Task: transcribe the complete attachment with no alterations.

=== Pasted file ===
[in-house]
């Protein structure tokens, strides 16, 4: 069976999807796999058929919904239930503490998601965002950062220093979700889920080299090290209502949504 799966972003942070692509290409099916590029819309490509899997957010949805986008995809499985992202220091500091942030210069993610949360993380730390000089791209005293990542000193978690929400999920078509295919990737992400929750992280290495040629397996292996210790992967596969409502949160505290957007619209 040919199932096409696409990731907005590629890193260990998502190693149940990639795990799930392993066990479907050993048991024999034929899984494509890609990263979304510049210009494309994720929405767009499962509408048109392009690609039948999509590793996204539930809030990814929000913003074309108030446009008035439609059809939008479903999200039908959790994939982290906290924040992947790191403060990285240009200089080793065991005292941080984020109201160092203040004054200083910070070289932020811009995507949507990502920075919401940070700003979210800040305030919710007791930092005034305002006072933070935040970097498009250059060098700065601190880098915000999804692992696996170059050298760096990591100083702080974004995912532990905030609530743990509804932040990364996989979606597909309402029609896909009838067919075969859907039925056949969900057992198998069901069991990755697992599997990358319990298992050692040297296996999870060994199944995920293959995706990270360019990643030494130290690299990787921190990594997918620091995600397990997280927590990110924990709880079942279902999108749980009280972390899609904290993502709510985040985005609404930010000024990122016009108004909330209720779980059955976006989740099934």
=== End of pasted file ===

[in-house]
């Protein structure tokens, strides 16, 4: 069976999807796999058929919904239930503490998601965002950062220093979700889920080299090290209502949504 799966972003942070692509290409099916590029819309490509899997957010949805986008995809499985992202220091500091942030210069993610949360993380730390000089791209005293990542000193978690929400999920078509295919990737992400929750992280290495040629397996292996210790992967596969409502949160505290957007619209 040919199932096409696409990731907005590629890193260990998502190693149940990639795990799930392993066990479907050993048991024999034929899984494509890609990263979304510049210009494309994720929405767009499962509408048109392009690609039948999509590793996204539930809030990814929000913003074309108030446009008035439609059809939008479903999200039908959790994939982290906290924040992947790191403060990285240009200089080793065991005292941080984020109201160092203040004054200083910070070289932020811009995507949507990502920075919401940070700003979210800040305030919710007791930092005034305002006072933070935040970097498009250059060098700065601190880098915000999804692992696996170059050298760096990591100083702080974004995912532990905030609530743990509804932040990364996989979606597909309402029609896909009838067919075969859907039925056949969900057992198998069901069991990755697992599997990358319990298992050692040297296996999870060994199944995920293959995706990270360019990643030494130290690299990787921190990594997918620091995600397990997280927590990110924990709880079942279902999108749980009280972390899609904290993502709510985040985005609404930010000024990122016009108004909330209720779980059955976006989740099934």